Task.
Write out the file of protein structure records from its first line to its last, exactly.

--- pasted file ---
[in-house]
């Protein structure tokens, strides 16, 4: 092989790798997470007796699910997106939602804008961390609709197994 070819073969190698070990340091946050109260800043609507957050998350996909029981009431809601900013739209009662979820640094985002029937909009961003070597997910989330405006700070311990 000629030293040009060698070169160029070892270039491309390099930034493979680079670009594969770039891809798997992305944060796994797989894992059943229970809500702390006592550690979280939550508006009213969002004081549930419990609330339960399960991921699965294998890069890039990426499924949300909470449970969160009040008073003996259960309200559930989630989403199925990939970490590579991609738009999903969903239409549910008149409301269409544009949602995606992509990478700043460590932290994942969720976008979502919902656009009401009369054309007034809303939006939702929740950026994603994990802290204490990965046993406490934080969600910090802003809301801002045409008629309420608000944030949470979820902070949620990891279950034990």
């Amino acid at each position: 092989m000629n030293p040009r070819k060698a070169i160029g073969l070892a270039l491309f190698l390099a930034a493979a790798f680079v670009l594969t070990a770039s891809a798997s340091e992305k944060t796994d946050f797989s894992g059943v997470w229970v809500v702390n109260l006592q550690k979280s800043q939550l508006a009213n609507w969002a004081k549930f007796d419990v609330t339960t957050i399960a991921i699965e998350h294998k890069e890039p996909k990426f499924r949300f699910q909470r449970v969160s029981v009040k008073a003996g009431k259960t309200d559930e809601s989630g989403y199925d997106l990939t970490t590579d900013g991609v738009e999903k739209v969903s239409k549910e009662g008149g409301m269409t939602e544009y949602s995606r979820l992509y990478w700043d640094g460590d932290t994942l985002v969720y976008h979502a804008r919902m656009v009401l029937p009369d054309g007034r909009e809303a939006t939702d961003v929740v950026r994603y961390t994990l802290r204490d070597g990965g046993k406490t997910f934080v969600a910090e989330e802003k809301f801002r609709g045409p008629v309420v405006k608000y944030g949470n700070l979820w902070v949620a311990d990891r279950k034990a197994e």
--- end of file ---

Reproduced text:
[in-house]
């Protein structure tokens, strides 16, 4: 092989790798997470007796699910997106939602804008961390609709197994 070819073969190698070990340091946050109260800043609507957050998350996909029981009431809601900013739209009662979820640094985002029937909009961003070597997910989330405006700070311990 000629030293040009060698070169160029070892270039491309390099930034493979680079670009594969770039891809798997992305944060796994797989894992059943229970809500702390006592550690979280939550508006009213969002004081549930419990609330339960399960991921699965294998890069890039990426499924949300909470449970969160009040008073003996259960309200559930989630989403199925990939970490590579991609738009999903969903239409549910008149409301269409544009949602995606992509990478700043460590932290994942969720976008979502919902656009009401009369054309007034809303939006939702929740950026994603994990802290204490990965046993406490934080969600910090802003809301801002045409008629309420608000944030949470979820902070949620990891279950034990």
């Amino acid at each position: 092989m000629n030293p040009r070819k060698a070169i160029g073969l070892a270039l491309f190698l390099a930034a493979a790798f680079v670009l594969t070990a770039s891809a798997s340091e992305k944060t796994d946050f797989s894992g059943v997470w229970v809500v702390n109260l006592q550690k979280s800043q939550l508006a009213n609507w969002a004081k549930f007796d419990v609330t339960t957050i399960a991921i699965e998350h294998k890069e890039p996909k990426f499924r949300f699910q909470r449970v969160s029981v009040k008073a003996g009431k259960t309200d559930e809601s989630g989403y199925d997106l990939t970490t590579d900013g991609v738009e999903k739209v969903s239409k549910e009662g008149g409301m269409t939602e544009y949602s995606r979820l992509y990478w700043d640094g460590d932290t994942l985002v969720y976008h979502a804008r919902m656009v009401l029937p009369d054309g007034r909009e809303a939006t939702d961003v929740v950026r994603y961390t994990l802290r204490d070597g990965g046993k406490t997910f934080v969600a910090e989330e802003k809301f801002r609709g045409p008629v309420v405006k608000y944030g949470n700070l979820w902070v949620a311990d990891r279950k034990a197994e």